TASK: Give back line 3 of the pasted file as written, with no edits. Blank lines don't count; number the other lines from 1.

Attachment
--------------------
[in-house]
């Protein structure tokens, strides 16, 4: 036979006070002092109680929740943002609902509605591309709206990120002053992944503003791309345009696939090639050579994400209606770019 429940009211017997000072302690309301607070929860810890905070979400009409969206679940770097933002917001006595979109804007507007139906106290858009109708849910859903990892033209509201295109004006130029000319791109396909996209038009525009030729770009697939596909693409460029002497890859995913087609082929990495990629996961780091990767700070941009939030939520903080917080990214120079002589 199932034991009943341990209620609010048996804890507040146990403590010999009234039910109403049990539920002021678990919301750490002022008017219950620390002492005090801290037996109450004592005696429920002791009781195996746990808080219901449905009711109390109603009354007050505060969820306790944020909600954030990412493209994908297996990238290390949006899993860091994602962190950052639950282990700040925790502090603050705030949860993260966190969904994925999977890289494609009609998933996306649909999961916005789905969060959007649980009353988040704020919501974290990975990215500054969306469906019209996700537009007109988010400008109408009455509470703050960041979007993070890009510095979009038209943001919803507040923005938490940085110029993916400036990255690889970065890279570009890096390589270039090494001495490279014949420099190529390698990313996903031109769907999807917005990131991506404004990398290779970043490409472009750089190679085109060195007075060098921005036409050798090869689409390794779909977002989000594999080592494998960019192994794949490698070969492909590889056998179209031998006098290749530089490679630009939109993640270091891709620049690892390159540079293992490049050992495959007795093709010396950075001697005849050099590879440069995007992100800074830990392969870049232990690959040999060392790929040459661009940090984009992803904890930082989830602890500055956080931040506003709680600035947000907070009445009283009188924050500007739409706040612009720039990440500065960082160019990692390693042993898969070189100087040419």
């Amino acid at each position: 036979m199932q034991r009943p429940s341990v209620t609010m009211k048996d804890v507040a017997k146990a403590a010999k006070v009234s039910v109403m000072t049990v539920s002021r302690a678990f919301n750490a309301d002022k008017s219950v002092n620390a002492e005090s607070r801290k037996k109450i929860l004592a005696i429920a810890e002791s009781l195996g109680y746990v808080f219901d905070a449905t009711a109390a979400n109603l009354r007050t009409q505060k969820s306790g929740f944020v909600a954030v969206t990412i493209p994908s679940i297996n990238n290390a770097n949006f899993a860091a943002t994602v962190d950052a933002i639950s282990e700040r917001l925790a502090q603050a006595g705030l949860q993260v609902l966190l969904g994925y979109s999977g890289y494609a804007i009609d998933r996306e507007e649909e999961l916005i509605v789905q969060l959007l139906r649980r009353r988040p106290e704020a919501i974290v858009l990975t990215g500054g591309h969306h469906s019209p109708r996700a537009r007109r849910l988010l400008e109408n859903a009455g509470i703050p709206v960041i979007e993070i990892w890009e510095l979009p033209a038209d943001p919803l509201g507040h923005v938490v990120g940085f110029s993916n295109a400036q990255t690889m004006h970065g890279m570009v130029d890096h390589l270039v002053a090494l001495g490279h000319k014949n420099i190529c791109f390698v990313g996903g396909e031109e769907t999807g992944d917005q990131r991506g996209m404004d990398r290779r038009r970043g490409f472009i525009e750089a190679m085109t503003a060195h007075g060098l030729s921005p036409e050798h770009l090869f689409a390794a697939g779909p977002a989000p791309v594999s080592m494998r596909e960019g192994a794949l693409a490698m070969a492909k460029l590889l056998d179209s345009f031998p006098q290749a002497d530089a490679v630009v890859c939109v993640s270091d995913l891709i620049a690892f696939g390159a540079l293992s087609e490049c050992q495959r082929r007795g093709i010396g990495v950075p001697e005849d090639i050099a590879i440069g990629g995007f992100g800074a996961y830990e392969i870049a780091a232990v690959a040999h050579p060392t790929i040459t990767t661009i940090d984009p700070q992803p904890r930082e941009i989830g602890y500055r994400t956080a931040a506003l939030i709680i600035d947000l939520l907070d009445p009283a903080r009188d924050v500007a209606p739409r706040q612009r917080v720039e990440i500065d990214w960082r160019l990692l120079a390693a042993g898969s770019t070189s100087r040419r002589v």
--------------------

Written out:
């Amino acid at each position: 036979m199932q034991r009943p429940s341990v209620t609010m009211k048996d804890v507040a017997k146990a403590a010999k006070v009234s039910v109403m000072t049990v539920s002021r302690a678990f919301n750490a309301d002022k008017s219950v002092n620390a002492e005090s607070r801290k037996k109450i929860l004592a005696i429920a810890e002791s009781l195996g109680y746990v808080f219901d905070a449905t009711a109390a979400n109603l009354r007050t009409q505060k969820s306790g929740f944020v909600a954030v969206t990412i493209p994908s679940i297996n990238n290390a770097n949006f899993a860091a943002t994602v962190d950052a933002i639950s282990e700040r917001l925790a502090q603050a006595g705030l949860q993260v609902l966190l969904g994925y979109s999977g890289y494609a804007i009609d998933r996306e507007e649909e999961l916005i509605v789905q969060l959007l139906r649980r009353r988040p106290e704020a919501i974290v858009l990975t990215g500054g591309h969306h469906s019209p109708r996700a537009r007109r849910l988010l400008e109408n859903a009455g509470i703050p709206v960041i979007e993070i990892w890009e510095l979009p033209a038209d943001p919803l509201g507040h923005v938490v990120g940085f110029s993916n295109a400036q990255t690889m004006h970065g890279m570009v130029d890096h390589l270039v002053a090494l001495g490279h000319k014949n420099i190529c791109f390698v990313g996903g396909e031109e769907t999807g992944d917005q990131r991506g996209m404004d990398r290779r038009r970043g490409f472009i525009e750089a190679m085109t503003a060195h007075g060098l030729s921005p036409e050798h770009l090869f689409a390794a697939g779909p977002a989000p791309v594999s080592m494998r596909e960019g192994a794949l693409a490698m070969a492909k460029l590889l056998d179209s345009f031998p006098q290749a002497d530089a490679v630009v890859c939109v993640s270091d995913l891709i620049a690892f696939g390159a540079l293992s087609e490049c050992q495959r082929r007795g093709i010396g990495v950075p001697e005849d090639i050099a590879i440069g990629g995007f992100g800074a996961y830990e392969i870049a780091a232990v690959a040999h050579p060392t790929i040459t990767t661009i940090d984009p700070q992803p904890r930082e941009i989830g602890y500055r994400t956080a931040a506003l939030i709680i600035d947000l939520l907070d009445p009283a903080r009188d924050v500007a209606p739409r706040q612009r917080v720039e990440i500065d990214w960082r160019l990692l120079a390693a042993g898969s770019t070189s100087r040419r002589v």